During the following three days John Parry, then director-general of broadcasting, asked Nixon if he had given any thought to taking up commentating himself, as "he seemed to have a reasonable command of the English language". He said he would, and eight days later covered a Logan Cup match. Fifteen minutes before he was due to go on air the heavens opened, and as every other sports venue was also rained off he was called to give a summary of the morning's play at least seven times in the afternoon. He returned home "miserable, convinced that my chance had gone", but later that evening Parry phoned back saying he liked what he had heard. Bob Nixon's broadcasting career was launched.
After Rhodesia's independence in 1980 he was back in the "great wild world of cricket". After a one-day game against West Indies he received a phone call from Paddy Feeny of the BBC World Service's Saturday Special sports programme, saying they wanted reports on all future games between Zimbabwe and any touring teams. He subsequently commentated in England on BBC Radio as a member of the World Cup commentary team, sharing the microphone with John Arlott, Brian Johnston, Peter Parfitt and Fred Trueman, among others. In South Africa and Rhodesia he commentated with the likes of Charles Fortune, Michael Toms, Frank Richmond and Austin Wilmot, and was also proud of the fact he introduced Robin Jackman to broadcasting. He commentated at grounds all over the world, with Lord's giving him special pleasure.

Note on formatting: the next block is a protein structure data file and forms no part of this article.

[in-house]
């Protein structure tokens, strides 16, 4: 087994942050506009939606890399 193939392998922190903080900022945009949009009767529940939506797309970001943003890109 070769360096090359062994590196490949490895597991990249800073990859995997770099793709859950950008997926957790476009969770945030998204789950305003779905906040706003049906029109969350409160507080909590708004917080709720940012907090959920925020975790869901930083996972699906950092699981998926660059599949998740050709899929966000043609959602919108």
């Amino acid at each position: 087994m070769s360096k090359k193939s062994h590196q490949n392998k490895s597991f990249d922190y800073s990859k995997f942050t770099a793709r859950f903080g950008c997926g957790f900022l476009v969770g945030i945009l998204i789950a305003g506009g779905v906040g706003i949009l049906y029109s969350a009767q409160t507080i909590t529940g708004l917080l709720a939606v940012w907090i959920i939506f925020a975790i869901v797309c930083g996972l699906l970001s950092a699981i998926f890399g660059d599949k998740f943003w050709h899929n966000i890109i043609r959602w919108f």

Nixon played league cricket in Johannesburg as a student, and later for the Stragglers Cricket Club. In 1983 he won a by-election to become the Independent MP for Bulawayo South, in the process becoming the first white MP to be elected to parliament since UDI from outside the Rhodesia Front party.
Born in Tanganyika, Nixon and his sister were sent to England for their education, as was the wont of colonial servants. He was educated at Malsis Preparatory School in Yorkshire, and then at Surrey's Epsom College until 1940, when he and his sister returned to Tanganyika, after which he attended Plumtree School in Southern Rhodesia. He volunteered for war service and saw action in Italy with the 6th South African Armoured Division. In November 1954 he went to Bulawayo to set up his dental practice after qualifying as a dental surgeon from the University of the Witwatersrand in 1953.